This week in managed care, the top stories included proposals from CMS to shore up the Affordable Care Act's marketplaces, research that highlighted the link between duration of obesity and cancer risk for women, and the results of an FDA diabetes workshop.
Hello, I’m Justin Gallagher, associate publisher of The American Journal of Managed Care. Welcome to This Week in Managed Care from the Managed Markets News Network
CMS Proposes Marketplace Changes
After 2 national insurers retreated from the marketplaces in the past year, CMS this week proposed its 2018 payment guidelines more than 2 months ahead of schedule. The early announcement signals a desire to show health plans that the agency is listening to concerns about ending abuse and sharing risk for the sickest and costliest patients.
Proposed reforms include:
The proposal also calls for cracking down on abuse of special enrollment periods. Payers say too many people wait until they are sick to enroll on the exchanges, only to drop coverage after their medical issue was resolved.
Duration of Obesity and Cancer Risk
A new study in the journal PLoS Medicine adds to evidence linking obesity and cancer. Authors from the Agency for Research on Cancer in Lyon, France studied records from more than 73,000 women, with BMI measures taken over an average of 12 years. They found that the longer the women were obese, the more likely they were to develop an obesity-related cancer, such as postmenopausal breast cancer and endometrial cancer.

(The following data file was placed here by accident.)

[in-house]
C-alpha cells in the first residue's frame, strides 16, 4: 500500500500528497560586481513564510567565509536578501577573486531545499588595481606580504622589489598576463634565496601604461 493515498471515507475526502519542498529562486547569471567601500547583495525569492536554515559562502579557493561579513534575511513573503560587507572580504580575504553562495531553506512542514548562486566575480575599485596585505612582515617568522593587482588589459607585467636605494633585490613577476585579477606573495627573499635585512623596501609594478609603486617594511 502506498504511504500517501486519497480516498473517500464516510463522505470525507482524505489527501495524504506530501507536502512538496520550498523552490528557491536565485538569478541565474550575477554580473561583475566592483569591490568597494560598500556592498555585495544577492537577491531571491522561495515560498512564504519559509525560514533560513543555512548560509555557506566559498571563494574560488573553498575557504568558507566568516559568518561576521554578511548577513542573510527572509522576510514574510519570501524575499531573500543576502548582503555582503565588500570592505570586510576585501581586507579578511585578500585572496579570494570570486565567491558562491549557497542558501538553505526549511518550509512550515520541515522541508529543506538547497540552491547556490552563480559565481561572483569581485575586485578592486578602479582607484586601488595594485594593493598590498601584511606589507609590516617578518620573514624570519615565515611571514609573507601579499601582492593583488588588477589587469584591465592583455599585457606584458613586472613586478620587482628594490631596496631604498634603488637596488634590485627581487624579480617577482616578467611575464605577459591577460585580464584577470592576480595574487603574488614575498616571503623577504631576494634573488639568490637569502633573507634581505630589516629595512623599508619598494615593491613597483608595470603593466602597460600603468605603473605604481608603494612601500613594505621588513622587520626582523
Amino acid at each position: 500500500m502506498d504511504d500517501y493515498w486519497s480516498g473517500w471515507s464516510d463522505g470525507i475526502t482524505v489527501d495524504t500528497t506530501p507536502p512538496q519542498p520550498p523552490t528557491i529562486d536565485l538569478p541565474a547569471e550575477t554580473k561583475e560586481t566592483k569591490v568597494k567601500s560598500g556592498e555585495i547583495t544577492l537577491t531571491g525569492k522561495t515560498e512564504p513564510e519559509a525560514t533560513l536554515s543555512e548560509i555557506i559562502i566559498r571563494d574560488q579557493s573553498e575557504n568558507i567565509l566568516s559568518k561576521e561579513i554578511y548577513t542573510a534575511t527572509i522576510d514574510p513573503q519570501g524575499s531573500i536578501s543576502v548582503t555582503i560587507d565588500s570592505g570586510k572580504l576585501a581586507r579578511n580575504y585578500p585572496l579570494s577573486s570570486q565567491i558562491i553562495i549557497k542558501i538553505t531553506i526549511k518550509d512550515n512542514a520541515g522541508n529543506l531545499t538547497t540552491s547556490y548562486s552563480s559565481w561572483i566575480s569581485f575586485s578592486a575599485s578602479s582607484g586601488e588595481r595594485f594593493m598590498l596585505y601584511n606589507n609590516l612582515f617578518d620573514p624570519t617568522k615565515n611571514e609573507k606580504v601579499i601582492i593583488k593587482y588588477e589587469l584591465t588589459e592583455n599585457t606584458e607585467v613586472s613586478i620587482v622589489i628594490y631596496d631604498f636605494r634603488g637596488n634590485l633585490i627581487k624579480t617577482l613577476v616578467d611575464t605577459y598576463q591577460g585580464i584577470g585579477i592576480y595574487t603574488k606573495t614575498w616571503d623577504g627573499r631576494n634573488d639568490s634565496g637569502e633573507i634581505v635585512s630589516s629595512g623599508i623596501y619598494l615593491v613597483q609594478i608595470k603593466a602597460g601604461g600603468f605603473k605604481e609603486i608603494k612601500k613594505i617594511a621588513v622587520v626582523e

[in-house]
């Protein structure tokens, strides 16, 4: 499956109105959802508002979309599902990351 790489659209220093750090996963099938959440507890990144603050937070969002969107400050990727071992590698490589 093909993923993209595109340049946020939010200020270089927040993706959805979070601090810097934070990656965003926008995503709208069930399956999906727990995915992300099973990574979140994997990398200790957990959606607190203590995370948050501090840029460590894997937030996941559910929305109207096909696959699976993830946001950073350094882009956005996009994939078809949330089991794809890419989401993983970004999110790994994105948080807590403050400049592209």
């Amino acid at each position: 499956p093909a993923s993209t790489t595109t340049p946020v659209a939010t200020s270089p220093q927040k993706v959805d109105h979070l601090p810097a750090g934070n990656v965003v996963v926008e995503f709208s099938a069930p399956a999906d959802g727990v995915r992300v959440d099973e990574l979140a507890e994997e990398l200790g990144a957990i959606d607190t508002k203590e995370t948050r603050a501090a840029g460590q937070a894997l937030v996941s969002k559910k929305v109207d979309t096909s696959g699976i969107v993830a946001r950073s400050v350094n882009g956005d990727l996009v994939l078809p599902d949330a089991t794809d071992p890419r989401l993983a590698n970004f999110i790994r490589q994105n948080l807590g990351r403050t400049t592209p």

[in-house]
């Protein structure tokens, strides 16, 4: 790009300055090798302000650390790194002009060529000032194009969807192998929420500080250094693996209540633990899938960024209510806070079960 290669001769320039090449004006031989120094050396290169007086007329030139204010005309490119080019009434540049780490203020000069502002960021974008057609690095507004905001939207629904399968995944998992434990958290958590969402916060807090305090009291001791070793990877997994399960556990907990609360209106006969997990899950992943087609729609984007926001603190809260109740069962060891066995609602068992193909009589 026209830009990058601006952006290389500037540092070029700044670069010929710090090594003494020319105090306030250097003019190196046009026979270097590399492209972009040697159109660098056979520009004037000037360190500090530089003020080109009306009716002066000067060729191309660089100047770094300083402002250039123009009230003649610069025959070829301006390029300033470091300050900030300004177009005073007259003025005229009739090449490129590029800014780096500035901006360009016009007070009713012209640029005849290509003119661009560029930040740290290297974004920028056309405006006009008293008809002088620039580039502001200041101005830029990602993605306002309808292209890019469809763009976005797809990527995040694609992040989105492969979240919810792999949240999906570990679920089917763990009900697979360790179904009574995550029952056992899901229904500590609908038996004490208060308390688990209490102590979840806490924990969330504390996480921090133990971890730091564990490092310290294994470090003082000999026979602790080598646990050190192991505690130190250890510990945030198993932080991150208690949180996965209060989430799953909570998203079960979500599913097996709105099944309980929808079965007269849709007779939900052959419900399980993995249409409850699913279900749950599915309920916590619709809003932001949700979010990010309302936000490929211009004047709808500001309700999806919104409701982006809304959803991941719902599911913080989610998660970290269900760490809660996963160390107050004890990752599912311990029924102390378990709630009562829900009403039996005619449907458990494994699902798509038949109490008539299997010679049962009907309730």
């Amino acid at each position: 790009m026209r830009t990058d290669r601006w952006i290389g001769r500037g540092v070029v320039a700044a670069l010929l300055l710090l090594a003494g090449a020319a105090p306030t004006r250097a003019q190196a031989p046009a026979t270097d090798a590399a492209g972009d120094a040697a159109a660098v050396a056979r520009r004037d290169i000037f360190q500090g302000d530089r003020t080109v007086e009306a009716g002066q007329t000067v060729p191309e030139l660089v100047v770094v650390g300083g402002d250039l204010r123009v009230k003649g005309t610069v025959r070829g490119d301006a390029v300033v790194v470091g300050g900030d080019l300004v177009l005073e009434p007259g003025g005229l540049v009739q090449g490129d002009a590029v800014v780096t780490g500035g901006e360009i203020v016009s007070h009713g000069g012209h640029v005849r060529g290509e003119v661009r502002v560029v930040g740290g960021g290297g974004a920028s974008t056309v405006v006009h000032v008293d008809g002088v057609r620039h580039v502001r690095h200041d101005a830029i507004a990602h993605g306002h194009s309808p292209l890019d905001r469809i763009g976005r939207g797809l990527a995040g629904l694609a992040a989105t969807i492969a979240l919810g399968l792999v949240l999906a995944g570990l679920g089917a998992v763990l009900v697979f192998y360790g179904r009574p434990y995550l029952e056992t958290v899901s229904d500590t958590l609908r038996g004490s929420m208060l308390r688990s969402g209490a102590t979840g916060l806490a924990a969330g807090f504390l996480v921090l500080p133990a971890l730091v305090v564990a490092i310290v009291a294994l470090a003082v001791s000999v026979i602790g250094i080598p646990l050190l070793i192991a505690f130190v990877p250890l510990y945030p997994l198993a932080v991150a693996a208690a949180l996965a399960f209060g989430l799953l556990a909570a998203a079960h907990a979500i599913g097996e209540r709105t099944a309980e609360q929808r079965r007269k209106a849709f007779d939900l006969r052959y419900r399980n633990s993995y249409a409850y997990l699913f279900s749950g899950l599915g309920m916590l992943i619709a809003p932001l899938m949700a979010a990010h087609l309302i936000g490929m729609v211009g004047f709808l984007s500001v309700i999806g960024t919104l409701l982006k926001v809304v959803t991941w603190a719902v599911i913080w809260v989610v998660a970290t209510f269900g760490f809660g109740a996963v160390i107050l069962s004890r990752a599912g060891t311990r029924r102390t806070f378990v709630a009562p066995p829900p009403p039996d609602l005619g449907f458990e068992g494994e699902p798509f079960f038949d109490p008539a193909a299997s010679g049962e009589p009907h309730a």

The researchers concluded: “How much of their adult lives women are overweight and how overweight they are play important roles in cancer risk. … Healthcare teams should recognize the potential of obesity management in cancer prevention and that excess body weight in women is important to manage regardless of the age of the patient.”
Health plans and researchers frequently cite the need to better engage patients in their own healthcare. Recently, Jay Sheehy, senior vice president of product innovation at EmblemHealth, told AJMC that better patient engagement starts with thinking about patients as consumers, and understanding that women are the chief decision-makers. Watch the video.
FDA and Patients Discuss Diabetes Treatments
The FDA evaluates diabetes therapies based on how well they control A1C, and quality care measures use A1C as a basic metric of how well health systems are managing diabetes in their populations.
But a new study from the Mayo Clinic suggests that A1C doesn’t tell us everything. Doctors Victor Montori and Rene Rodriguez-Gutierrez, writing in Circulation: Cardiovascular Quality and Outcomes, studied 20 years’ worth of evidence and found that the focus on keeping A1C below 7 percent has not produced much benefit in microvascular or macrovascular outcomes. And, they write, the focus on A1C may prevent drug developers from working on therapies to prevent complications or improve quality of life.
Patients seem to agree, and they discussed these concerns in a workshop this week with the FDA. Read the story.
Negative View of Pharma
A new Gallup poll finds that just 28 percent of Americans have a positive view of drug makers, while 51 percent have a negative view. The poll found that only the business sector included in the survey that the American public holds in lower esteem is the federal government. The results suggest that controversies over rising drug costs are eclipsing scientific advances to treat diseases like cancer or hepatitis C.
To learn more, read the article.
For all of us at the Managed Markets News Network, I’m Justin Gallagher. Thanks for joining us.